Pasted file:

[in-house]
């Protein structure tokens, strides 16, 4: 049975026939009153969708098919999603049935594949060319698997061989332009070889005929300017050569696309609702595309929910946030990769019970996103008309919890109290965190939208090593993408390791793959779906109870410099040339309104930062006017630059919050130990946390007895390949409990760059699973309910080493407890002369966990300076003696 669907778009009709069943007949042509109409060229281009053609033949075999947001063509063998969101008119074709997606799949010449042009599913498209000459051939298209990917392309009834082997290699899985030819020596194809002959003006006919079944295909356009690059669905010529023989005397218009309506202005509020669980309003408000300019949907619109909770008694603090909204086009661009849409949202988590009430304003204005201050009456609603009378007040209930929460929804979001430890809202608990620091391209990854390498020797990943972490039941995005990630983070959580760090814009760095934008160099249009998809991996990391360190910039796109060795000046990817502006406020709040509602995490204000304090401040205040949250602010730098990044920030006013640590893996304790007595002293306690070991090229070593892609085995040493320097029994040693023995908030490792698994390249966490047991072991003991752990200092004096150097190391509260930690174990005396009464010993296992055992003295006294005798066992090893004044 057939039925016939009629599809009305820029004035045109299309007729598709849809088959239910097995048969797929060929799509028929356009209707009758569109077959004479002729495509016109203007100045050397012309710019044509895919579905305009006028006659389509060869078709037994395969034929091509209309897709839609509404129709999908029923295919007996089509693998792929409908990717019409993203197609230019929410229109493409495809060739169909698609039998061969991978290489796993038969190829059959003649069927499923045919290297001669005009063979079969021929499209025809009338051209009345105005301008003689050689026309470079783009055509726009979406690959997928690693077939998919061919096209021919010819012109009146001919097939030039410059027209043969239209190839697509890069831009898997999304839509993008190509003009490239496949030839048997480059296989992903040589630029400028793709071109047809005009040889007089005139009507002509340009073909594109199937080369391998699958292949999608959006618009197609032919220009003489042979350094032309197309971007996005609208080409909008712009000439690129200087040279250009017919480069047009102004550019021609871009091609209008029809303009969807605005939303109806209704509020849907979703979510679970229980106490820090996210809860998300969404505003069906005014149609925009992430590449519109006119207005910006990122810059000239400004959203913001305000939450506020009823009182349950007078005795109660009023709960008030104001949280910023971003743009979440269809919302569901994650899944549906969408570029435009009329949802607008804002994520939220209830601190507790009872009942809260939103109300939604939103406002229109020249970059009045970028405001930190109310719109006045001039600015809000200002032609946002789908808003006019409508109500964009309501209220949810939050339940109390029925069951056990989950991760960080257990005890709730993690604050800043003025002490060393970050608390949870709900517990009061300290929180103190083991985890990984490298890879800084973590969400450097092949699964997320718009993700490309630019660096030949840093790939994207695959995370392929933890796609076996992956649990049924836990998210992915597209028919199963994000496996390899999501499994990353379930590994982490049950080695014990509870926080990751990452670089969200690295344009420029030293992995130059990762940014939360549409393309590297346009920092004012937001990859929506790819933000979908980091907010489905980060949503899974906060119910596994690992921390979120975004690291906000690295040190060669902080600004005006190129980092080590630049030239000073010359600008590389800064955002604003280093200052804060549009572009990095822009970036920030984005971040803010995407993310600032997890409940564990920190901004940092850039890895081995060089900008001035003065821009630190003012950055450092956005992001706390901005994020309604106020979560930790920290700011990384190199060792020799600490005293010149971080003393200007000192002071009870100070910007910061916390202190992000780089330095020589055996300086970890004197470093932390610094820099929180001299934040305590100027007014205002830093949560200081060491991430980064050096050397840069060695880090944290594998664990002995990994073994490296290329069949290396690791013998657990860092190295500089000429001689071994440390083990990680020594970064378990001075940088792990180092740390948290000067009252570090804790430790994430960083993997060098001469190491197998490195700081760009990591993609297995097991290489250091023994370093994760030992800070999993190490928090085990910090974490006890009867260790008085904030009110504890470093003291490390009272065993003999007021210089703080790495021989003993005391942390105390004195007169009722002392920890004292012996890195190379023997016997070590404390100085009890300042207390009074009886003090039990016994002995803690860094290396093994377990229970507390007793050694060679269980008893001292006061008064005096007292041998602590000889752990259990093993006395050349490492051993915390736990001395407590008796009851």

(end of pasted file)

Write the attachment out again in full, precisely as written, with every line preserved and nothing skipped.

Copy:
[in-house]
């Protein structure tokens, strides 16, 4: 049975026939009153969708098919999603049935594949060319698997061989332009070889005929300017050569696309609702595309929910946030990769019970996103008309919890109290965190939208090593993408390791793959779906109870410099040339309104930062006017630059919050130990946390007895390949409990760059699973309910080493407890002369966990300076003696 669907778009009709069943007949042509109409060229281009053609033949075999947001063509063998969101008119074709997606799949010449042009599913498209000459051939298209990917392309009834082997290699899985030819020596194809002959003006006919079944295909356009690059669905010529023989005397218009309506202005509020669980309003408000300019949907619109909770008694603090909204086009661009849409949202988590009430304003204005201050009456609603009378007040209930929460929804979001430890809202608990620091391209990854390498020797990943972490039941995005990630983070959580760090814009760095934008160099249009998809991996990391360190910039796109060795000046990817502006406020709040509602995490204000304090401040205040949250602010730098990044920030006013640590893996304790007595002293306690070991090229070593892609085995040493320097029994040693023995908030490792698994390249966490047991072991003991752990200092004096150097190391509260930690174990005396009464010993296992055992003295006294005798066992090893004044 057939039925016939009629599809009305820029004035045109299309007729598709849809088959239910097995048969797929060929799509028929356009209707009758569109077959004479002729495509016109203007100045050397012309710019044509895919579905305009006028006659389509060869078709037994395969034929091509209309897709839609509404129709999908029923295919007996089509693998792929409908990717019409993203197609230019929410229109493409495809060739169909698609039998061969991978290489796993038969190829059959003649069927499923045919290297001669005009063979079969021929499209025809009338051209009345105005301008003689050689026309470079783009055509726009979406690959997928690693077939998919061919096209021919010819012109009146001919097939030039410059027209043969239209190839697509890069831009898997999304839509993008190509003009490239496949030839048997480059296989992903040589630029400028793709071109047809005009040889007089005139009507002509340009073909594109199937080369391998699958292949999608959006618009197609032919220009003489042979350094032309197309971007996005609208080409909008712009000439690129200087040279250009017919480069047009102004550019021609871009091609209008029809303009969807605005939303109806209704509020849907979703979510679970229980106490820090996210809860998300969404505003069906005014149609925009992430590449519109006119207005910006990122810059000239400004959203913001305000939450506020009823009182349950007078005795109660009023709960008030104001949280910023971003743009979440269809919302569901994650899944549906969408570029435009009329949802607008804002994520939220209830601190507790009872009942809260939103109300939604939103406002229109020249970059009045970028405001930190109310719109006045001039600015809000200002032609946002789908808003006019409508109500964009309501209220949810939050339940109390029925069951056990989950991760960080257990005890709730993690604050800043003025002490060393970050608390949870709900517990009061300290929180103190083991985890990984490298890879800084973590969400450097092949699964997320718009993700490309630019660096030949840093790939994207695959995370392929933890796609076996992956649990049924836990998210992915597209028919199963994000496996390899999501499994990353379930590994982490049950080695014990509870926080990751990452670089969200690295344009420029030293992995130059990762940014939360549409393309590297346009920092004012937001990859929506790819933000979908980091907010489905980060949503899974906060119910596994690992921390979120975004690291906000690295040190060669902080600004005006190129980092080590630049030239000073010359600008590389800064955002604003280093200052804060549009572009990095822009970036920030984005971040803010995407993310600032997890409940564990920190901004940092850039890895081995060089900008001035003065821009630190003012950055450092956005992001706390901005994020309604106020979560930790920290700011990384190199060792020799600490005293010149971080003393200007000192002071009870100070910007910061916390202190992000780089330095020589055996300086970890004197470093932390610094820099929180001299934040305590100027007014205002830093949560200081060491991430980064050096050397840069060695880090944290594998664990002995990994073994490296290329069949290396690791013998657990860092190295500089000429001689071994440390083990990680020594970064378990001075940088792990180092740390948290000067009252570090804790430790994430960083993997060098001469190491197998490195700081760009990591993609297995097991290489250091023994370093994760030992800070999993190490928090085990910090974490006890009867260790008085904030009110504890470093003291490390009272065993003999007021210089703080790495021989003993005391942390105390004195007169009722002392920890004292012996890195190379023997016997070590404390100085009890300042207390009074009886003090039990016994002995803690860094290396093994377990229970507390007793050694060679269980008893001292006061008064005096007292041998602590000889752990259990093993006395050349490492051993915390736990001395407590008796009851």